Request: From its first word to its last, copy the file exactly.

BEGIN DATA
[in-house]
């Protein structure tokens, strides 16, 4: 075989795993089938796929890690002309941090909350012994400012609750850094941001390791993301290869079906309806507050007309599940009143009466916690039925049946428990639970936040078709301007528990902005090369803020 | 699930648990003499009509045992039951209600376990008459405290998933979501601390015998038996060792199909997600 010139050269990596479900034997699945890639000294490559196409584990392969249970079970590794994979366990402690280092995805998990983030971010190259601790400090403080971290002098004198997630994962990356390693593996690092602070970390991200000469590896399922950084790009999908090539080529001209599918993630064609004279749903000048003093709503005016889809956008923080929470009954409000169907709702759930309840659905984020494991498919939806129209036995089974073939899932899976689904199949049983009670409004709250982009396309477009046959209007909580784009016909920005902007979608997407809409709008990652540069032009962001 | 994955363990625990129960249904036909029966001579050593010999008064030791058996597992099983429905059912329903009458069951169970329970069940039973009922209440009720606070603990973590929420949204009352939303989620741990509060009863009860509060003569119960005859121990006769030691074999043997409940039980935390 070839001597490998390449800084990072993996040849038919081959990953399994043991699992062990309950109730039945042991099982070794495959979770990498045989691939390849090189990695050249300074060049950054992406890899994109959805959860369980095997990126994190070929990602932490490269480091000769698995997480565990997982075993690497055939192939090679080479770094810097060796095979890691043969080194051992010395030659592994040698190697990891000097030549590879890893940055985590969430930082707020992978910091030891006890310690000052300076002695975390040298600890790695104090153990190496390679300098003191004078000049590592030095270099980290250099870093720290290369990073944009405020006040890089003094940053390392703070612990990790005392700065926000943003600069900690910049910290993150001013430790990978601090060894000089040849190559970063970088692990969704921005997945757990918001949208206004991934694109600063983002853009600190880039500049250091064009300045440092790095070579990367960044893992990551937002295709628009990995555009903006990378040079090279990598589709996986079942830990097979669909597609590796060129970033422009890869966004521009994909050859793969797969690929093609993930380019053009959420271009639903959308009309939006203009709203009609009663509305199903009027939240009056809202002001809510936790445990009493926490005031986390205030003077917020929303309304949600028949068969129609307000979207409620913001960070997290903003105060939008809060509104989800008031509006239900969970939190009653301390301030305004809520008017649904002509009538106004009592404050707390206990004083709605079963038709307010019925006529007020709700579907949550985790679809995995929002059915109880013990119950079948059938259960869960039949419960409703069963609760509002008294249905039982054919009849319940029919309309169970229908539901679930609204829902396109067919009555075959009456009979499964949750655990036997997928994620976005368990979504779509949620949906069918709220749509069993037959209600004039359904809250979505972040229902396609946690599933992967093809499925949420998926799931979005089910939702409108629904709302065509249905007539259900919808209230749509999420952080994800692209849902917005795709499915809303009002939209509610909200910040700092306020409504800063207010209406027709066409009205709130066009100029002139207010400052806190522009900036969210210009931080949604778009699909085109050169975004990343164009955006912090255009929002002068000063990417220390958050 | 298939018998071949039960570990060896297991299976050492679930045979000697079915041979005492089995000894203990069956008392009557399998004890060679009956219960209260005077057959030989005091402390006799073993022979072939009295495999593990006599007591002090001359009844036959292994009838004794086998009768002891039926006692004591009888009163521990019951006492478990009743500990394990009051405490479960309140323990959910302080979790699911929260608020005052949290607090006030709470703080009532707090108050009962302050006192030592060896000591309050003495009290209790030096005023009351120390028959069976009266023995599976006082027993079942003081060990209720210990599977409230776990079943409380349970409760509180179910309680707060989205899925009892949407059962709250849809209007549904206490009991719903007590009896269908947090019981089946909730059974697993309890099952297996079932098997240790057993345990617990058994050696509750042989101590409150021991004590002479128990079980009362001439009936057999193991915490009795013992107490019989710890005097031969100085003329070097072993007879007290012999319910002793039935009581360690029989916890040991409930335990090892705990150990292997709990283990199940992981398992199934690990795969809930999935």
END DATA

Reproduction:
[in-house]
């Protein structure tokens, strides 16, 4: 075989795993089938796929890690002309941090909350012994400012609750850094941001390791993301290869079906309806507050007309599940009143009466916690039925049946428990639970936040078709301007528990902005090369803020 | 699930648990003499009509045992039951209600376990008459405290998933979501601390015998038996060792199909997600 010139050269990596479900034997699945890639000294490559196409584990392969249970079970590794994979366990402690280092995805998990983030971010190259601790400090403080971290002098004198997630994962990356390693593996690092602070970390991200000469590896399922950084790009999908090539080529001209599918993630064609004279749903000048003093709503005016889809956008923080929470009954409000169907709702759930309840659905984020494991498919939806129209036995089974073939899932899976689904199949049983009670409004709250982009396309477009046959209007909580784009016909920005902007979608997407809409709008990652540069032009962001 | 994955363990625990129960249904036909029966001579050593010999008064030791058996597992099983429905059912329903009458069951169970329970069940039973009922209440009720606070603990973590929420949204009352939303989620741990509060009863009860509060003569119960005859121990006769030691074999043997409940039980935390 070839001597490998390449800084990072993996040849038919081959990953399994043991699992062990309950109730039945042991099982070794495959979770990498045989691939390849090189990695050249300074060049950054992406890899994109959805959860369980095997990126994190070929990602932490490269480091000769698995997480565990997982075993690497055939192939090679080479770094810097060796095979890691043969080194051992010395030659592994040698190697990891000097030549590879890893940055985590969430930082707020992978910091030891006890310690000052300076002695975390040298600890790695104090153990190496390679300098003191004078000049590592030095270099980290250099870093720290290369990073944009405020006040890089003094940053390392703070612990990790005392700065926000943003600069900690910049910290993150001013430790990978601090060894000089040849190559970063970088692990969704921005997945757990918001949208206004991934694109600063983002853009600190880039500049250091064009300045440092790095070579990367960044893992990551937002295709628009990995555009903006990378040079090279990598589709996986079942830990097979669909597609590796060129970033422009890869966004521009994909050859793969797969690929093609993930380019053009959420271009639903959308009309939006203009709203009609009663509305199903009027939240009056809202002001809510936790445990009493926490005031986390205030003077917020929303309304949600028949068969129609307000979207409620913001960070997290903003105060939008809060509104989800008031509006239900969970939190009653301390301030305004809520008017649904002509009538106004009592404050707390206990004083709605079963038709307010019925006529007020709700579907949550985790679809995995929002059915109880013990119950079948059938259960869960039949419960409703069963609760509002008294249905039982054919009849319940029919309309169970229908539901679930609204829902396109067919009555075959009456009979499964949750655990036997997928994620976005368990979504779509949620949906069918709220749509069993037959209600004039359904809250979505972040229902396609946690599933992967093809499925949420998926799931979005089910939702409108629904709302065509249905007539259900919808209230749509999420952080994800692209849902917005795709499915809303009002939209509610909200910040700092306020409504800063207010209406027709066409009205709130066009100029002139207010400052806190522009900036969210210009931080949604778009699909085109050169975004990343164009955006912090255009929002002068000063990417220390958050 | 298939018998071949039960570990060896297991299976050492679930045979000697079915041979005492089995000894203990069956008392009557399998004890060679009956219960209260005077057959030989005091402390006799073993022979072939009295495999593990006599007591002090001359009844036959292994009838004794086998009768002891039926006692004591009888009163521990019951006492478990009743500990394990009051405490479960309140323990959910302080979790699911929260608020005052949290607090006030709470703080009532707090108050009962302050006192030592060896000591309050003495009290209790030096005023009351120390028959069976009266023995599976006082027993079942003081060990209720210990599977409230776990079943409380349970409760509180179910309680707060989205899925009892949407059962709250849809209007549904206490009991719903007590009896269908947090019981089946909730059974697993309890099952297996079932098997240790057993345990617990058994050696509750042989101590409150021991004590002479128990079980009362001439009936057999193991915490009795013992107490019989710890005097031969100085003329070097072993007879007290012999319910002793039935009581360690029989916890040991409930335990090892705990150990292997709990283990199940992981398992199934690990795969809930999935």